Covering the Legislature

The Nebraska Legislature is nationally recognized for its openness and accountability, which are reflected in the privileges it extends to the news media. The Legislature allows journalists on to the chamber floor and gives them access to all committee hearings and most committee executive sessions. With these privileges, we ask you to understand our basic operations and to follow a few guidelines.

Floor procedures and etiquette

While much of floor etiquette is common sense, following these procedures will help you avoid any confusion that may arise while in the chamber:

  • Seating is available at the tables beneath the balconies.
  • Reporters and photographers are not allowed on the floor during Final Reading or under a Call of the House. Electronic message boards at the front of the chamber indicate whether such procedures are in effect.
  • Stand-ups and on-camera interviews are not allowed in the chamber during session. Non-taped or background interviews should generally occur outside the chamber or under the balconies.
  • Do not interrupt senators who are engaged in debate or whose white lights at their desks are lit, indicating they are waiting to speak. Also, avoid walking in front of or behind senators who are speaking, and avoid engaging in conversation with someone in their immediate vicinity.
  • Eating in the chamber is discouraged. While bringing beverages such as coffee and soft drinks into the chamber is allowed, common sense should be exercised. Smoking in the State Capitol is prohibited by law.
  • Please remain quiet in the chamber during roll call votes. Photographers should refrain from taking photographs during roll call votes.
  • Legislative rules prohibit the use of any wireless communication devices that emit audible signals (e.g., beepers and cellular phones) in the chamber during session unless authorized by the Legislative Council or used by licensed medical persons on duty.
  • TV cameras may be set up between the second and third columns at the front of the chamber. When those areas are full, check with either the Chief Sergeant at Arms, the Clerk or the Assistant Clerk. They will direct you to an appropriate location in the rear of the chamber.
  • No supplemental lighting or flashes are allowed in the chamber.
  • Live shots from the chamber should be cleared with the Clerk as early as possible, preferably several days prior to the event.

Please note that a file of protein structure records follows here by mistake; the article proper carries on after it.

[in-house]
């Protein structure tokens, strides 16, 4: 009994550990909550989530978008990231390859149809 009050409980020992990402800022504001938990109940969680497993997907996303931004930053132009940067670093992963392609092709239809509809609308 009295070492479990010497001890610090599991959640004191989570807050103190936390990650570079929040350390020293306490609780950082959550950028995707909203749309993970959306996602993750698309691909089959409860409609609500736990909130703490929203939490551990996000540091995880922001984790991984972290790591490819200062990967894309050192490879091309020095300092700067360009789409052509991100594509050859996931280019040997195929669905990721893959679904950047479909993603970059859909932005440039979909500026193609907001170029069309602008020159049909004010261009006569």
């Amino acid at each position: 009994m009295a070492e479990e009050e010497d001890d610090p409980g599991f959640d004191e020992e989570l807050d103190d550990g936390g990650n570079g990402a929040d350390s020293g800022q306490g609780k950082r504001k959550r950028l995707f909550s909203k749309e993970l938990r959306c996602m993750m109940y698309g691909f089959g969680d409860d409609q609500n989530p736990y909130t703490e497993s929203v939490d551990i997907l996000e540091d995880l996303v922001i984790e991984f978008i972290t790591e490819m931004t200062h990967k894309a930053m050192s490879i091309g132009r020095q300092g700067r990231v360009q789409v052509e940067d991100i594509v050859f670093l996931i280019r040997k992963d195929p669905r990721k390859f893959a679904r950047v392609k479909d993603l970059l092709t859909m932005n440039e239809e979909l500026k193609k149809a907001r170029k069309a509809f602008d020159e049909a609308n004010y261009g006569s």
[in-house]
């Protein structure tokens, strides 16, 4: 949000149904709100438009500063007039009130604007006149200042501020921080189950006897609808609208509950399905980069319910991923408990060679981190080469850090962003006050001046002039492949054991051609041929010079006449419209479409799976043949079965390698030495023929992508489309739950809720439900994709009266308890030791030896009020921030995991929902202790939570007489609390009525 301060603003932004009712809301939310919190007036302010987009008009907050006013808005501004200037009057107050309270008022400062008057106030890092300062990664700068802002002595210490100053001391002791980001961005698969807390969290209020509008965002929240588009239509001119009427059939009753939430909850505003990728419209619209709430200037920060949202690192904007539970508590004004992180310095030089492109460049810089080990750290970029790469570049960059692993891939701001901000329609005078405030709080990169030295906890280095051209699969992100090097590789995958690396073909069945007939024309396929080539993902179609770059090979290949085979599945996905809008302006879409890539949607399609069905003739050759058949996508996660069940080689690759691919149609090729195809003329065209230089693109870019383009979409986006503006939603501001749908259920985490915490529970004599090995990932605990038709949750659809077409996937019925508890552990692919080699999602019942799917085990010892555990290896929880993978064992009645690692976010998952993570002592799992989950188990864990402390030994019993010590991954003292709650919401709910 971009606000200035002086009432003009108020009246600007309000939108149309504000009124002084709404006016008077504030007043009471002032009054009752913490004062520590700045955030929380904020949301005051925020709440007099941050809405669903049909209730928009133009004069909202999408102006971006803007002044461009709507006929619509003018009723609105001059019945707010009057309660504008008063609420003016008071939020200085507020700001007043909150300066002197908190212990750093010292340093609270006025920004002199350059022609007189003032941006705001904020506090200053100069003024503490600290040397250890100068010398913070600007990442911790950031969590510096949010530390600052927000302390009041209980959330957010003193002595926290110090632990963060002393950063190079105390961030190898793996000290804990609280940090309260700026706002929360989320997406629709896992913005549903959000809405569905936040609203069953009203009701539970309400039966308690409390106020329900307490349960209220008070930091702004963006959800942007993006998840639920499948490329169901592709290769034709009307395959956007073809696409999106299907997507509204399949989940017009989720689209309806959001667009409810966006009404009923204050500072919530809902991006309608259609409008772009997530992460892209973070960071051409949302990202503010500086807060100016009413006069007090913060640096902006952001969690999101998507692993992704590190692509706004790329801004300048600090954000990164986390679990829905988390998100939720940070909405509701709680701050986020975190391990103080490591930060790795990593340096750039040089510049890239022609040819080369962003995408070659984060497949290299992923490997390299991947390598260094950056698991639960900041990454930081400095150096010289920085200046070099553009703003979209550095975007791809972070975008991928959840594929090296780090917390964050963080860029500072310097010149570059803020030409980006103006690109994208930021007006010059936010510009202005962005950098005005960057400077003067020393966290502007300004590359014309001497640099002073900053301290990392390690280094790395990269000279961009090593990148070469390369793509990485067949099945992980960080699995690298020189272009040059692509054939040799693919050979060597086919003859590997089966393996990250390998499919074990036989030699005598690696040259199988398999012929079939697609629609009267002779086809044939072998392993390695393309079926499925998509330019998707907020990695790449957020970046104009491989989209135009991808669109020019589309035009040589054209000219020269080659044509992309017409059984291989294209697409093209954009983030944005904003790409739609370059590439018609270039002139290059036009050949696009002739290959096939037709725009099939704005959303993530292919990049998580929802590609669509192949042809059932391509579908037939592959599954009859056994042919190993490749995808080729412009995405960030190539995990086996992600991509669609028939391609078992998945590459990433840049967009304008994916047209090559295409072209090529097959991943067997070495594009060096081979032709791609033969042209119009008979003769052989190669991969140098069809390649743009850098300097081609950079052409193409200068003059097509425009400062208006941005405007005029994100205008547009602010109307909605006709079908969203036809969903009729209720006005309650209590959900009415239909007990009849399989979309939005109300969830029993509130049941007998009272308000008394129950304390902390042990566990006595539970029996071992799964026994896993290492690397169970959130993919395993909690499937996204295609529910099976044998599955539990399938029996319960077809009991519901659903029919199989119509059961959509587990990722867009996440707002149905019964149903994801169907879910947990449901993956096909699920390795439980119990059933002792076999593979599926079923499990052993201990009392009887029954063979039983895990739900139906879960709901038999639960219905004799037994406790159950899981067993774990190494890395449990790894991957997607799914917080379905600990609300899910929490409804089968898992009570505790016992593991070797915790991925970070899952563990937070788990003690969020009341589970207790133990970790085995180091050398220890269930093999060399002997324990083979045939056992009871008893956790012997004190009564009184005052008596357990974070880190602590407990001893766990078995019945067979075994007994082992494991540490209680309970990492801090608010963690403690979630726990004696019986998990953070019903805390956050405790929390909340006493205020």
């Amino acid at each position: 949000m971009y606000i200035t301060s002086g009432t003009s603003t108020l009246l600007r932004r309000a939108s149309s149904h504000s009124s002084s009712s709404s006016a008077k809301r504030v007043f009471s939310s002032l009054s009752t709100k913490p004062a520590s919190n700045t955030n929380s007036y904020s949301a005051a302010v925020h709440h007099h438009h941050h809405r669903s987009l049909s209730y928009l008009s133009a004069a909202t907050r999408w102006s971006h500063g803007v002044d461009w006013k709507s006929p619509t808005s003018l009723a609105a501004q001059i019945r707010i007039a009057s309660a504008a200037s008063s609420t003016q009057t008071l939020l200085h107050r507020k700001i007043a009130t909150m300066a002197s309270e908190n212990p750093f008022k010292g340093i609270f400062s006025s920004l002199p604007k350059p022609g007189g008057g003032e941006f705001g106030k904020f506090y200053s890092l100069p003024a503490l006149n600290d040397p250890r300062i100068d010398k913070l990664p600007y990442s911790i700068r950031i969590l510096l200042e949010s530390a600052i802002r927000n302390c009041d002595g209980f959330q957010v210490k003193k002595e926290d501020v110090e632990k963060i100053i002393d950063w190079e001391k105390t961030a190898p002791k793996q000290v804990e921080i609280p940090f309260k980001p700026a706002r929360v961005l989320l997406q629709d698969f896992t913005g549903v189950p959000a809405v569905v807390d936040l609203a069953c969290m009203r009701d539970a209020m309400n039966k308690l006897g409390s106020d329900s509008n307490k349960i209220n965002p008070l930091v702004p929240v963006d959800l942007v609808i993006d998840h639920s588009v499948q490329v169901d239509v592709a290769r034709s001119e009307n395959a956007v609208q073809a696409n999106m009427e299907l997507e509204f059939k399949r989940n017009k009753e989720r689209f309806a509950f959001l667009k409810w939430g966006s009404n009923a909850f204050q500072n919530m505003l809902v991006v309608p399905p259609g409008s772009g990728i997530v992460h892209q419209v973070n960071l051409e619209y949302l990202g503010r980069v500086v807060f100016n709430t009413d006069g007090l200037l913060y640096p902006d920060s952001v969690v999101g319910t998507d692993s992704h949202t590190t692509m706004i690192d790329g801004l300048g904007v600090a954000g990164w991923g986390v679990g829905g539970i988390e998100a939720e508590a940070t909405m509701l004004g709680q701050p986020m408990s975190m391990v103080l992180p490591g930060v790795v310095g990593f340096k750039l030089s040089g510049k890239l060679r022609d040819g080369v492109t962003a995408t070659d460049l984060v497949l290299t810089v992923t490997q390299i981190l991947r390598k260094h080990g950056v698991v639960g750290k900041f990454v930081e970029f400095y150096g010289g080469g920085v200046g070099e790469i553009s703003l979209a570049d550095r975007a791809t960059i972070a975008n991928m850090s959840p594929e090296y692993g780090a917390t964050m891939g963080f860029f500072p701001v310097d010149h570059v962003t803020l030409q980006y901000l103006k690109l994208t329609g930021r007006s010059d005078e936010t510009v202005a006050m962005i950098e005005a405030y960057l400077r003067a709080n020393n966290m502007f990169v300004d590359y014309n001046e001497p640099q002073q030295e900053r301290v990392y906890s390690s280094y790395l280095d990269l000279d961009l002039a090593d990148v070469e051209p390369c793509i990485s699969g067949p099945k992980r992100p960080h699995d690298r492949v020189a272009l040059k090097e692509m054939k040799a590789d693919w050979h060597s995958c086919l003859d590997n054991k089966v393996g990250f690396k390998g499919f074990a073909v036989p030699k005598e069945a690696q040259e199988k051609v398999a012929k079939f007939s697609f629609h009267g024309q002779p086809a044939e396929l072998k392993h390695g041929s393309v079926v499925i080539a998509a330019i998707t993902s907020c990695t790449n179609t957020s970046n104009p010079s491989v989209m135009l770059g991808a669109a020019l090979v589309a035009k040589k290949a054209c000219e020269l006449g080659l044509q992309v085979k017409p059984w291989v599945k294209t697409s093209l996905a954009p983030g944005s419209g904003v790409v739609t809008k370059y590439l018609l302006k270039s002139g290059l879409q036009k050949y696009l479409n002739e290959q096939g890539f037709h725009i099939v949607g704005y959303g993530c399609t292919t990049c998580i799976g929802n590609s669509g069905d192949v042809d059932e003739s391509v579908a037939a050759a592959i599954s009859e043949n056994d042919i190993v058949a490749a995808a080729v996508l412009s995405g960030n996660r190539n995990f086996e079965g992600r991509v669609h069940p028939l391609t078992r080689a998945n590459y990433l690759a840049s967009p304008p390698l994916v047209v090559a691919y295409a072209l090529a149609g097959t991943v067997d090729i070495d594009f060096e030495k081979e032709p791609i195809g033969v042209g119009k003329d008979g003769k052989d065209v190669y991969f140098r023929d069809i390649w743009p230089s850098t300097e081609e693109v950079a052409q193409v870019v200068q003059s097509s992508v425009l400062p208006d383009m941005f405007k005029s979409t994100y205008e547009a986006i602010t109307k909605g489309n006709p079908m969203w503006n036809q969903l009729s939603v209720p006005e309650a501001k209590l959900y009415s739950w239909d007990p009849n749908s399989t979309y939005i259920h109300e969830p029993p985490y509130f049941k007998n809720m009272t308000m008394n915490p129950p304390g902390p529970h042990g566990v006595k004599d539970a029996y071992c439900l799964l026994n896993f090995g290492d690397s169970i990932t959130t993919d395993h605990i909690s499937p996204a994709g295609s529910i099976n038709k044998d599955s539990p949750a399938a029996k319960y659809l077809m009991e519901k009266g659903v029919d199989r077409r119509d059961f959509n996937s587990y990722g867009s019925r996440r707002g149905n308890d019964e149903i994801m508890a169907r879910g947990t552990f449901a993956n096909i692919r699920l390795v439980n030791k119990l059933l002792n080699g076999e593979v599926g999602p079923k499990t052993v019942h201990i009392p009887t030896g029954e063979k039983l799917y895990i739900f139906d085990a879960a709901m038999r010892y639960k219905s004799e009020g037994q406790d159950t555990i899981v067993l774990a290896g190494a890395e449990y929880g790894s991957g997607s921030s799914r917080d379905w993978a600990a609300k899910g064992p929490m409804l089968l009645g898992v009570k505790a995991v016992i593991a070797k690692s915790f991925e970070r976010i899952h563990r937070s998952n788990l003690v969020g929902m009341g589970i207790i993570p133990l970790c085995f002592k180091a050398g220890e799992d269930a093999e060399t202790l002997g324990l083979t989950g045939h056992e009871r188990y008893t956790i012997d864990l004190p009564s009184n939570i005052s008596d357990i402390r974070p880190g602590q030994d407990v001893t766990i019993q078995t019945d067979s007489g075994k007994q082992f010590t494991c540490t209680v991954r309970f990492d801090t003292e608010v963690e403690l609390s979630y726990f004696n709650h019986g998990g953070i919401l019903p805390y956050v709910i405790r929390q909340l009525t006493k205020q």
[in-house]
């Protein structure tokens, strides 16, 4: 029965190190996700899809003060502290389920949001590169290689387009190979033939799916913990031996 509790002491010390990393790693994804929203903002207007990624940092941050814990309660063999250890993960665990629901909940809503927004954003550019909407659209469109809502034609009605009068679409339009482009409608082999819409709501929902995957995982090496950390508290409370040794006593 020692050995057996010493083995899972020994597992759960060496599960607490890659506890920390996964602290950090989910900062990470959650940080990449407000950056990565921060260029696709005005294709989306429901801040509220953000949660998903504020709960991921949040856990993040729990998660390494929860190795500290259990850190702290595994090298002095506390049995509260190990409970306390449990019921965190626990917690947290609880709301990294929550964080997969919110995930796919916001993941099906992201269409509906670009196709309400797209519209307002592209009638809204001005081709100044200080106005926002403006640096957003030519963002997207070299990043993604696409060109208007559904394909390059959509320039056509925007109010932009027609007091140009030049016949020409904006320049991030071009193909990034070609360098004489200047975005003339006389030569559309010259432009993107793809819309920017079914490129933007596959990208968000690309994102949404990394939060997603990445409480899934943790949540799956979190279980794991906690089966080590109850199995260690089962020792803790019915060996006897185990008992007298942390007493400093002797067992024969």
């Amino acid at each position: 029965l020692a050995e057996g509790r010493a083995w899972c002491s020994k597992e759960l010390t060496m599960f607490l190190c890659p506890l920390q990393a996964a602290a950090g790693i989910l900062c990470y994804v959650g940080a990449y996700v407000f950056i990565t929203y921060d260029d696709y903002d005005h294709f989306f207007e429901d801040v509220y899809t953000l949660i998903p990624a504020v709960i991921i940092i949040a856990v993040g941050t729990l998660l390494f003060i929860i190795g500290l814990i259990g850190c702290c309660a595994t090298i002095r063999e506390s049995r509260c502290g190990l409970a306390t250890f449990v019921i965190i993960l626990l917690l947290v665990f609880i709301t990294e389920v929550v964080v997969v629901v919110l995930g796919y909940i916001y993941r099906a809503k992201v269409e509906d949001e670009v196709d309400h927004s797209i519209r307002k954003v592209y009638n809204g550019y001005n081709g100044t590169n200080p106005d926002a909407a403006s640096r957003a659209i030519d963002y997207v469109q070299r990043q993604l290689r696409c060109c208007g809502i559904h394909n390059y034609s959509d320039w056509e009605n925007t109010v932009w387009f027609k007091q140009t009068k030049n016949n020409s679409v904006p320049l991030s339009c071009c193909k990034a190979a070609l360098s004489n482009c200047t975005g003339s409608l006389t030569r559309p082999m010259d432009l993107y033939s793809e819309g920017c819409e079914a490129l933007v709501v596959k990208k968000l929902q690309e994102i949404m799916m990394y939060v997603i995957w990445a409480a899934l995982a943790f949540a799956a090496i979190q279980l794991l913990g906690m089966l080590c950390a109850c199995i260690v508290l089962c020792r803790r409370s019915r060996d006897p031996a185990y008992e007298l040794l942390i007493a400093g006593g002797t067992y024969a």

Hearing procedures and etiquette

Press credentials are not required to cover public hearings. Much of a hearing's protocol is determined by the committee chairperson, but here are some general tips on how to cover hearings effectively:

  • Journalists may sit anywhere, but often hearing rooms contain seats with roll-over desks (usually located against the side walls near the committee table) or tables specifically designated for the press.
  • Talk with the committee staff before the hearing if you need special lighting for photographs or video cameras. Hearing rooms are equipped with special lighting to meet these needs. No additional lighting or camera flashes are allowed.
  • Let the committee staff know beforehand if you will need copies of documents handed out during the hearing. If you arrive late, you may obtain copies upon the conclusion of the hearing.
  • If you have questions about a bill, the bill's sponsor and the committee counsel are good resources. However, these individuals and other committee members and staff should not be distracted or approached during a hearing.
  • People testifying are asked to state and spell their name and sign in. However, signing in is sometimes overlooked, so it is important to pay attention. If you have any questions about someone's name, you should discreetly and quietly approach witnesses after they have testified.
  • Interviews should be conducted outside the hearing room.

Executive sessions

Journalists are allowed to observe most executive sessions, which are closed to the rest of the public. Journalists may report on committee action and discussion, but video and photographs are not allowed.

Effective date

Most bills passed and approved by the governor become law three calendar months after the Legislature adjourns. However, a bill may take effect before that date if it contains an emergency clause. It takes a vote of two-thirds (33 members) of the Legislature to pass a bill with an emergency clause.

Legislative documents

Bills, amendments, daily agendas, fiscal notes and Legislative Journals are available in the Clerk's Office and on the Legislature's web site. The Speaker of the Legislature sets the daily agenda, which is usually available late in the afternoon for the following day.

Every day during the session, the Legislature's Journal Clerk publishes a journal summarizing the previous day's floor activities. Amendments are read into the record and included in the Journal. Roll call, record and machine votes are included. Roll call and record votes record the position of each senator, while machine votes give totals only. Legislative Journals also contain announcements, appointments, attorney general's opinions and correspondence from the governor or secretary of state.

Copies of bills and amendments are available in the Bill Room, Room 1104 or at nebraskalegislature.gov.